Postal Marines here suggest families and friends do not send perishable or fragile items. In addition postal regulations do not permit pornographic materials, pork or pork byproducts, or alcoholic beverages to be sent.

Postal service improves for Marines during second Iraq deployment

23 Apr 2004 |

CAMP FALLUJAH, Iraq - For Marines in Iraq there is no more waiting weeks, or sometimes months for their letters or care packages, even amidst combat operations throughout the Al Anbar province.

Mail delivery was a challenge during the last deployment to Iraq because units moved so quickly and so often. But now the wait for a letter or package is down to approximately ten days.

The only hurdle with getting the mail delivered on time these days is the delay in convoys due to the threat of improvised explosive devices on the roads, said Staff Sgt. William L. Elver, 38, who runs operations for the post office here.

The Marines, some who are here for their second deployment in support of Operation Iraqi Freedom, are already noticing an increase in frequency of mail delivery.

"Last year we moved around a lot, we were pretty much mobile the entire time, so it could take two weeks, or it could take two months to receive a package, depending on where we were," said Cpl. Jason R. Ramos, 22, Kansas City native, and a 1st Force Service Support Group disbursing clerk.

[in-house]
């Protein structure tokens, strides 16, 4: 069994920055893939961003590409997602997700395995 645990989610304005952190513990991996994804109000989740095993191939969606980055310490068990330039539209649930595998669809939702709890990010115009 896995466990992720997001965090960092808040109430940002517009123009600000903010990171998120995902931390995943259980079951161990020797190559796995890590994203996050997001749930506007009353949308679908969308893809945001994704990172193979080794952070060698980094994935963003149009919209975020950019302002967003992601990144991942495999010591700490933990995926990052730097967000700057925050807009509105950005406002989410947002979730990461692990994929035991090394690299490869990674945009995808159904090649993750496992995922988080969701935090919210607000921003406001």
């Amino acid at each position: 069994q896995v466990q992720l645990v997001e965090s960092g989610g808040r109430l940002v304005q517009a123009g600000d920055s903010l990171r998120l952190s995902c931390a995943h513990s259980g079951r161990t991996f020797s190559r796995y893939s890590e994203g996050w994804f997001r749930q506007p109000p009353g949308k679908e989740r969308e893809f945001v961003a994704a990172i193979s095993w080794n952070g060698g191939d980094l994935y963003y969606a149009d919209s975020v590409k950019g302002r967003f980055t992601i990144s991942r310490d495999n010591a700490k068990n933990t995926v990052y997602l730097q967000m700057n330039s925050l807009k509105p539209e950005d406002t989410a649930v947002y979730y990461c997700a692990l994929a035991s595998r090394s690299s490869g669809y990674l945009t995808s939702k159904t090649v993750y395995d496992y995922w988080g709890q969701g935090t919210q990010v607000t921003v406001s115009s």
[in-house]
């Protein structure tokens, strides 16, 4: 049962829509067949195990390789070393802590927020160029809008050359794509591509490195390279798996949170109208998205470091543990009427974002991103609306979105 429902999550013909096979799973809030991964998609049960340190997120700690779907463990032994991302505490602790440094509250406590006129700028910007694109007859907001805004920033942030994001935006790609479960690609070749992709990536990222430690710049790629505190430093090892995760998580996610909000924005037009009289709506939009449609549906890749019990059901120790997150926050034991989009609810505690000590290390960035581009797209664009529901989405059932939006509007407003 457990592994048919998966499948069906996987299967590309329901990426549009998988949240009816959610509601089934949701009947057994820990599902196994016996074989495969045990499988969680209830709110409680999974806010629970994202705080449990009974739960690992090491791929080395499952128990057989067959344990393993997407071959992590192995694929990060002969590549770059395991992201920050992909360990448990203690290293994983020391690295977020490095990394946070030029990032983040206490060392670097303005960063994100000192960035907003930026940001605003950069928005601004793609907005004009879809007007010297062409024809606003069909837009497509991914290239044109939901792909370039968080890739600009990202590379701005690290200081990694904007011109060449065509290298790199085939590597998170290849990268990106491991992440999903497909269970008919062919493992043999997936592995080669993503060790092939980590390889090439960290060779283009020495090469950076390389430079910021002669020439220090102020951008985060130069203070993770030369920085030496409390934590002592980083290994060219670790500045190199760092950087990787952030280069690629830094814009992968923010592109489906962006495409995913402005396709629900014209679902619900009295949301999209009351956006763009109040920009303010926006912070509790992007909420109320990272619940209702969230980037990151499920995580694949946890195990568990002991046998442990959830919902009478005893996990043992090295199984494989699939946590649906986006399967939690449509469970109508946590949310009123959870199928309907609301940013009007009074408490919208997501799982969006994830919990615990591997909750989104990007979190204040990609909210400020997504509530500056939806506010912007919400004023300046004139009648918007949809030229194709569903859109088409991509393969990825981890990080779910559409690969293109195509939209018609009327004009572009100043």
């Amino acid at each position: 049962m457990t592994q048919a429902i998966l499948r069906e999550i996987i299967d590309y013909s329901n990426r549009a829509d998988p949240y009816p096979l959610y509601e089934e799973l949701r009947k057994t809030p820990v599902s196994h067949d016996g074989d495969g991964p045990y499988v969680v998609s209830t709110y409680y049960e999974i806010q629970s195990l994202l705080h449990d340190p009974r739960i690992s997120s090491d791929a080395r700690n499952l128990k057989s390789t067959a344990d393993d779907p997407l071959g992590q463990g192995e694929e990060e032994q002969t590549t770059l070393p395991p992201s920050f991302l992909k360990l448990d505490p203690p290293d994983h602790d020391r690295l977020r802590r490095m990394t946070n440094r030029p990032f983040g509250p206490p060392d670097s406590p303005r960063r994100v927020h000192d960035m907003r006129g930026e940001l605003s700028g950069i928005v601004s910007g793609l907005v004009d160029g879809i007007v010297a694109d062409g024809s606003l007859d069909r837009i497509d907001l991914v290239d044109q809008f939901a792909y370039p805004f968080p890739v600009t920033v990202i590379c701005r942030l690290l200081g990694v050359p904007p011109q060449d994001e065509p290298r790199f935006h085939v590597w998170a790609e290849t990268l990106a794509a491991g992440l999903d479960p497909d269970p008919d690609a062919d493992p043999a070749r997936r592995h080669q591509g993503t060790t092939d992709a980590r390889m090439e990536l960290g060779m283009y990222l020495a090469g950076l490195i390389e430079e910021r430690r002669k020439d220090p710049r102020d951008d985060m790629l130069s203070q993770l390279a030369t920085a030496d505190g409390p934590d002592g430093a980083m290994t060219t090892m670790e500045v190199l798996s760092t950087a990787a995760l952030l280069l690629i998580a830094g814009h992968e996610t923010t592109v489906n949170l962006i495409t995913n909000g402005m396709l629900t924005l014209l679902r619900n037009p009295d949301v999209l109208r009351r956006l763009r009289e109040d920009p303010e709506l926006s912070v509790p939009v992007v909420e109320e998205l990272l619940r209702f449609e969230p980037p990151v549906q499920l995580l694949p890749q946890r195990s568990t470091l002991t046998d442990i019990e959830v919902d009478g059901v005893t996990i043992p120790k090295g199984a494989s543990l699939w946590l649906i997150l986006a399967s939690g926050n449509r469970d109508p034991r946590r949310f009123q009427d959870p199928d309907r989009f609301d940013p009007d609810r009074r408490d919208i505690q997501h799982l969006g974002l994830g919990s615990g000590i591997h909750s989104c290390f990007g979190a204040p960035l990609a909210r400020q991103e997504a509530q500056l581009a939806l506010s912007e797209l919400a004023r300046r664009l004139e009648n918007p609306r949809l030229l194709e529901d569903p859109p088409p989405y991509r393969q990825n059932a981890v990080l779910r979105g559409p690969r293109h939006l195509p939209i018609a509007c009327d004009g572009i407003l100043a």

The post office is adapting its policies to cater to the camp residents and ensures mail is delivered as soon as possible.

"Last time we would wait until a unit had a letter tray filled before we would deliver it," said Elver. "This deployment, even if there's only one letter, we'll send it out."

Lessons learned last year are being applied in order to provide better service.

"Experience and our ability to give pre-deployment briefs telling families how to send packages and what not to send has made the postal service quicker," said Elver, a Mt. Horeb, Wis., native.

The improved system is raising morale for some of the Marines.

"Getting mail makes me feel like I'm not so far away from home," said Cpl. Jennifer L. Lewis, 28, Brockton, Mass., native, and the I MEF comptroller chief.

Postal Marines here suggest families and friends do not send perishable or fragile items. In addition postal regulations do not permit pornographic materials, pork or pork byproducts, or alcoholic beverages to be sent.